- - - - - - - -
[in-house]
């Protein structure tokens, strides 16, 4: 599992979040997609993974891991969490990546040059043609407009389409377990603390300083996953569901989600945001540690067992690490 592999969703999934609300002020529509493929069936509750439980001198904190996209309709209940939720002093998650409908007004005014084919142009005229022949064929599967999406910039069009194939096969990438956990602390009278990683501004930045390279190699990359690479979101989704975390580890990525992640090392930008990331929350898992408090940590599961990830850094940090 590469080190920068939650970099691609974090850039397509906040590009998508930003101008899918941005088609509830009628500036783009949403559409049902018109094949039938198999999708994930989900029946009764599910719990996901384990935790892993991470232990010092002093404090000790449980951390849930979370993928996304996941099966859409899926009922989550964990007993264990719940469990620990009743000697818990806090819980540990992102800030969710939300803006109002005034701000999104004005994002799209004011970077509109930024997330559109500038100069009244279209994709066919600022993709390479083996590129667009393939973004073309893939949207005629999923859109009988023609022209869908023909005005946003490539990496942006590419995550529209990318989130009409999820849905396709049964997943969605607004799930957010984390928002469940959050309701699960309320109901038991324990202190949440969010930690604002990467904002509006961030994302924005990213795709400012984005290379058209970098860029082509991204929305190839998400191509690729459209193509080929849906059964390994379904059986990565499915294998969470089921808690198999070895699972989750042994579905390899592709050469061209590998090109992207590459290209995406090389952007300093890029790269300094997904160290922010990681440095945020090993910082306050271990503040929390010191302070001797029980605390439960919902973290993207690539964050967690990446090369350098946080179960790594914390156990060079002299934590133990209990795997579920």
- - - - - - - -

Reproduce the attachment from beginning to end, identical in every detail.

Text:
[in-house]
């Protein structure tokens, strides 16, 4: 599992979040997609993974891991969490990546040059043609407009389409377990603390300083996953569901989600945001540690067992690490 592999969703999934609300002020529509493929069936509750439980001198904190996209309709209940939720002093998650409908007004005014084919142009005229022949064929599967999406910039069009194939096969990438956990602390009278990683501004930045390279190699990359690479979101989704975390580890990525992640090392930008990331929350898992408090940590599961990830850094940090 590469080190920068939650970099691609974090850039397509906040590009998508930003101008899918941005088609509830009628500036783009949403559409049902018109094949039938198999999708994930989900029946009764599910719990996901384990935790892993991470232990010092002093404090000790449980951390849930979370993928996304996941099966859409899926009922989550964990007993264990719940469990620990009743000697818990806090819980540990992102800030969710939300803006109002005034701000999104004005994002799209004011970077509109930024997330559109500038100069009244279209994709066919600022993709390479083996590129667009393939973004073309893939949207005629999923859109009988023609022209869908023909005005946003490539990496942006590419995550529209990318989130009409999820849905396709049964997943969605607004799930957010984390928002469940959050309701699960309320109901038991324990202190949440969010930690604002990467904002509006961030994302924005990213795709400012984005290379058209970098860029082509991204929305190839998400191509690729459209193509080929849906059964390994379904059986990565499915294998969470089921808690198999070895699972989750042994579905390899592709050469061209590998090109992207590459290209995406090389952007300093890029790269300094997904160290922010990681440095945020090993910082306050271990503040929390010191302070001797029980605390439960919902973290993207690539964050967690990446090369350098946080179960790594914390156990060079002299934590133990209990795997579920």